The Federal Court in Canada (Public Safety and Emergency Preparedness) v. Zaric, 2015 FC 837, has certified the following question:

Does refugee protection conferred pursuant to s 95(1) of the Immigration and Refugee Protection Act automatically cease by operation of s 108(1)(c) when a Convention refugee becomes a Canadian citizen, thereby preventing the Minister of Public Safety and Emergency Preparedness from applying to the Immigration and Refugee Board pursuant to s 109(1) to vacate the Board’s previous decision to confer refugee protection?

When the Federal Court of Appeal answers the question, it shall be posted here.


Distance Learning and Post-Graduate Work Permits

The media has recently been covering Citizenship and Immigration Canada’s (“CIC“) refusal of most Post-Graduate Work Permit (“PGWP“) applicants from Niagara College who had completed a distance learning program.  As Global News reported:

According to Nicholas Keung of the Toronto Star:

Although the Immigration department states on [Niagara College’s] website that distance learning is ineligible for post-graduation work permits, it does not define what constitutes distance learning. Complaining students said the Niagara College program delivered three-quarters of its course work online, but they had to attend the program in-class at least once a week.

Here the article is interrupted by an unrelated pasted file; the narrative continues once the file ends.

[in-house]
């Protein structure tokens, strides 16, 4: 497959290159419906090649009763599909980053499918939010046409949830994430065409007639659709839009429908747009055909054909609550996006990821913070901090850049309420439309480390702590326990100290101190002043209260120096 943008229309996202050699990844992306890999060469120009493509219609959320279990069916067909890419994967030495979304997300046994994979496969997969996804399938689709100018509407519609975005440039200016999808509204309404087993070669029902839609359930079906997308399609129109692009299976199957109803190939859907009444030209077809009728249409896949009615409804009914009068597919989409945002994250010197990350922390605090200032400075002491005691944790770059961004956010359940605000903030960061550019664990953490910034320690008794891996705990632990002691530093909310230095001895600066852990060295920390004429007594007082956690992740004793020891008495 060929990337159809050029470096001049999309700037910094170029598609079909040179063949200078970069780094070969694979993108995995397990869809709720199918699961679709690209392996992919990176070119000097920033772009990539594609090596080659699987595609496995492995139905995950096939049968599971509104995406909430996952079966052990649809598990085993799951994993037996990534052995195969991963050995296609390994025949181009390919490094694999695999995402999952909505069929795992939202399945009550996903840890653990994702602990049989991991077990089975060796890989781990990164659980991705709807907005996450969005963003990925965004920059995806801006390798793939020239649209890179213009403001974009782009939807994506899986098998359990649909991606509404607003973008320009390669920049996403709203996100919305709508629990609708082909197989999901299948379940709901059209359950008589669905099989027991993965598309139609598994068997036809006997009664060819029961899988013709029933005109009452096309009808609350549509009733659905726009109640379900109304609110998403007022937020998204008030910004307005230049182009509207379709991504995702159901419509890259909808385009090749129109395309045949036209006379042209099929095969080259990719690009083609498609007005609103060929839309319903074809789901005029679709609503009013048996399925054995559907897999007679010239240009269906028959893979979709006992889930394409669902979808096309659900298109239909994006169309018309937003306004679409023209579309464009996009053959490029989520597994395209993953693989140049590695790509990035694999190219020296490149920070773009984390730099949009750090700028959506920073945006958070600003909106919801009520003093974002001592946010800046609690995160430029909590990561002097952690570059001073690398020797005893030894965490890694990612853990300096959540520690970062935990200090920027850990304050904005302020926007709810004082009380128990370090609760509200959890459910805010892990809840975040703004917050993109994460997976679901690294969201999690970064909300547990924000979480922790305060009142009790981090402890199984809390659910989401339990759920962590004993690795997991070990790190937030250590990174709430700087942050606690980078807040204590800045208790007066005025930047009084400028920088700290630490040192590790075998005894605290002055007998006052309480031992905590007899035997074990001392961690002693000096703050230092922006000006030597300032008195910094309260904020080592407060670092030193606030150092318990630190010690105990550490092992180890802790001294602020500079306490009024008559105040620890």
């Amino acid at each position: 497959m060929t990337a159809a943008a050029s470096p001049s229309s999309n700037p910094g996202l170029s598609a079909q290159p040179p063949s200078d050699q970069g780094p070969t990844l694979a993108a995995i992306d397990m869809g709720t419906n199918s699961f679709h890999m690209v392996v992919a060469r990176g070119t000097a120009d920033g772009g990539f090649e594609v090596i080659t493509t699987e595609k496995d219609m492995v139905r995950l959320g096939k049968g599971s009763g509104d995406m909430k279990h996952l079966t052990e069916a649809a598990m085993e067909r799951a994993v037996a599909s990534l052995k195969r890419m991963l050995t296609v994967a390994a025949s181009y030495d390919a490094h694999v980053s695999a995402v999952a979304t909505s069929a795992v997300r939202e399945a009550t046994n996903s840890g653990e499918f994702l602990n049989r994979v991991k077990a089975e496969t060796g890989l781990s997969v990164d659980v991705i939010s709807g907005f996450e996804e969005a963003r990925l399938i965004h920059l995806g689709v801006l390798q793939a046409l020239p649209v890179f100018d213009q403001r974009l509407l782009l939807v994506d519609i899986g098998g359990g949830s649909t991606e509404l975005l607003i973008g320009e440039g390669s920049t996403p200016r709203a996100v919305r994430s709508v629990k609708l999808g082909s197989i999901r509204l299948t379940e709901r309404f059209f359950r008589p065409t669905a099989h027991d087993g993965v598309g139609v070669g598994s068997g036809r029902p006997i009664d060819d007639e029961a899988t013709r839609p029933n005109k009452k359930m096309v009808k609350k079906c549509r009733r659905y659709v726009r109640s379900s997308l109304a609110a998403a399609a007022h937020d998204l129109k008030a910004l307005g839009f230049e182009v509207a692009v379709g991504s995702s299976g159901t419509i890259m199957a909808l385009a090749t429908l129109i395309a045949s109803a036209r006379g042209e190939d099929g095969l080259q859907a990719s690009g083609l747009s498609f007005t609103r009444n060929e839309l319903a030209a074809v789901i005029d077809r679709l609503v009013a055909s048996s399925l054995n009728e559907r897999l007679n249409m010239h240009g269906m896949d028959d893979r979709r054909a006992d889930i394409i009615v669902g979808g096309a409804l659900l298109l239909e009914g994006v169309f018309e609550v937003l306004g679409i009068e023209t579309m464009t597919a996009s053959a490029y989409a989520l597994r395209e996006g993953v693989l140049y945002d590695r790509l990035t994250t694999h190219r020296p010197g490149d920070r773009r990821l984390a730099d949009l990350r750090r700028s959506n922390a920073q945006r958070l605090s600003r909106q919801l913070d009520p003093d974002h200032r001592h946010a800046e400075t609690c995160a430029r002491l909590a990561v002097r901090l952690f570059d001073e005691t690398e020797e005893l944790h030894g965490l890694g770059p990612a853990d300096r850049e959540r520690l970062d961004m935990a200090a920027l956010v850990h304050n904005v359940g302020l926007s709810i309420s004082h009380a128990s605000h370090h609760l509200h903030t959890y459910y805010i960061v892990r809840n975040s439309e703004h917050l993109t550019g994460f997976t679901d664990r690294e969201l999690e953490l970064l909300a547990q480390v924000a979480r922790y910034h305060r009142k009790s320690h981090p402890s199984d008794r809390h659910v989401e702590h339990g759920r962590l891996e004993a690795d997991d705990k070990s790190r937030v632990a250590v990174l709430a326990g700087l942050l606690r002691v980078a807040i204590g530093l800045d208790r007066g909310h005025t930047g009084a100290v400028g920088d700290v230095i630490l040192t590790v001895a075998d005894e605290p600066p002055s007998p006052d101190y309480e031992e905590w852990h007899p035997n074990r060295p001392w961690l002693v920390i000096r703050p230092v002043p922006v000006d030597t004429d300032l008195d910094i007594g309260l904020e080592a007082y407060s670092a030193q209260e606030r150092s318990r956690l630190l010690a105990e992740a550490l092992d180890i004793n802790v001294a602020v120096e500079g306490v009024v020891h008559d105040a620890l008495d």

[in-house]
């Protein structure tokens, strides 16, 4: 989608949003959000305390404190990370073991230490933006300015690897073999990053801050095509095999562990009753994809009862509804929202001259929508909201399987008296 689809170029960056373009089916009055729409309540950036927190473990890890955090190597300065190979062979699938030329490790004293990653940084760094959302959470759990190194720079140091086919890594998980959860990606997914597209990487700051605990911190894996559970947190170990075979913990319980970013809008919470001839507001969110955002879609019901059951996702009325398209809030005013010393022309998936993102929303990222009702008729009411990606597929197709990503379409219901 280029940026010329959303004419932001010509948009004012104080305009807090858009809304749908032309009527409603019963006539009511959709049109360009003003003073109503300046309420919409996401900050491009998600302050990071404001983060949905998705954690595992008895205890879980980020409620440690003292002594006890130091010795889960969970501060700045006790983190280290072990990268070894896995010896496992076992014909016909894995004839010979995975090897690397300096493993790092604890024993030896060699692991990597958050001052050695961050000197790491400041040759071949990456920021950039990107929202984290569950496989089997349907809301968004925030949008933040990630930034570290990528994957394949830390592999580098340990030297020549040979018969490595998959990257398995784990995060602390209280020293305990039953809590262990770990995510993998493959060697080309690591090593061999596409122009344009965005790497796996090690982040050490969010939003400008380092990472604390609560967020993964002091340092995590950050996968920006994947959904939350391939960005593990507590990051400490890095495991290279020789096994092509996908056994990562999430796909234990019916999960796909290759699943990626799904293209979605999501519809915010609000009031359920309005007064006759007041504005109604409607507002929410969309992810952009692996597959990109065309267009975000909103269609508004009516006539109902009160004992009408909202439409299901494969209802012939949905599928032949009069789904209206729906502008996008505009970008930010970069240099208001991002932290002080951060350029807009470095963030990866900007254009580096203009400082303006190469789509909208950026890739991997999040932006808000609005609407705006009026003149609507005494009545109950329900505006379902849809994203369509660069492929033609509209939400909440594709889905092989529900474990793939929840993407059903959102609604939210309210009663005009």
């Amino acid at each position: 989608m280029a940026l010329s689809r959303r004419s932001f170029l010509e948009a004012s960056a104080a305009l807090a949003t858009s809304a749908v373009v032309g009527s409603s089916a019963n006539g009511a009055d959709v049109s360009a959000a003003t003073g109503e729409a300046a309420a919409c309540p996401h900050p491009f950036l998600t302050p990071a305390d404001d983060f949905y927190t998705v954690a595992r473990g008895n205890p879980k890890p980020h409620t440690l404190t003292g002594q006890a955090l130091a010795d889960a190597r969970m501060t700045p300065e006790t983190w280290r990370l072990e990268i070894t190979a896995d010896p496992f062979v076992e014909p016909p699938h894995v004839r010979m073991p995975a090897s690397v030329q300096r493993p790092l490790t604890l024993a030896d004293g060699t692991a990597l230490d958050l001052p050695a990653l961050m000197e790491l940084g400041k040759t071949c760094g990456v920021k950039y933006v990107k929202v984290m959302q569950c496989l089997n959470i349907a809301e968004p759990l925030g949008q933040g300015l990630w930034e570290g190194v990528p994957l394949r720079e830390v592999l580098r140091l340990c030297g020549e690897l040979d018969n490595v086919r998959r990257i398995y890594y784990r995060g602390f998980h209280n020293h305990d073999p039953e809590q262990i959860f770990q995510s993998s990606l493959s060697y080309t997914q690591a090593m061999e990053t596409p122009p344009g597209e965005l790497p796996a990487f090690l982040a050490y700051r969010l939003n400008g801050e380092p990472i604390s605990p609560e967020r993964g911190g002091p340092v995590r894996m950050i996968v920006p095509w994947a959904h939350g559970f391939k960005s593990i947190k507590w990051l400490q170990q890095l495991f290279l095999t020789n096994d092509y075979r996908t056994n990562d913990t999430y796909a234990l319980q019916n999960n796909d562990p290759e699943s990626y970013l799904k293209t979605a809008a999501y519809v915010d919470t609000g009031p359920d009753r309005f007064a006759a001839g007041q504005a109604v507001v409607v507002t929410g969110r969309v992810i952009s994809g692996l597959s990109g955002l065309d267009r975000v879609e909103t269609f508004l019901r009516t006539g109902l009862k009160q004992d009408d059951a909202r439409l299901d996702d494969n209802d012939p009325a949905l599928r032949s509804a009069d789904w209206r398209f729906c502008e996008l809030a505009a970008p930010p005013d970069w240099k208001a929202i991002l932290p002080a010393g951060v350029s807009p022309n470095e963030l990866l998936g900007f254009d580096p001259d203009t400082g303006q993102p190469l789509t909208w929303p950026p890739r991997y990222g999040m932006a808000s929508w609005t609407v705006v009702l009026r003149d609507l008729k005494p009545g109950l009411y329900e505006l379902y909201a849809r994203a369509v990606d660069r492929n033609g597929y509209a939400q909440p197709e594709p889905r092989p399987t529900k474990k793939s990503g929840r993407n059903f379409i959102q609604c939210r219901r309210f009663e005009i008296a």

The entirety of CIC’s guidance to officers who process PGWPs is:

Distance learning

Students who complete a program of study by distance learning (from outside or inside Canada) are not eligible for the PGWPP.

CIC’s policy is extremely vague.  What percent of the course can be distance learning before it constitutes “completing a program of study by distance learning?” Is it percentage of courses that were distant learning or percentage of total time? What if one course is online and the rest are in person?

Guidance is definitely needed, and I hope that someone takes the matter forward.


Asking the Embassy to Re-Consider an Application

Once a decision has been rendered in relation to an application for a humanitarian and compassionate exemption, is the ability of the decision-maker to reopen or reconsider the application on the basis of further evidence provided by an applicant limited by the doctrine of functus officio?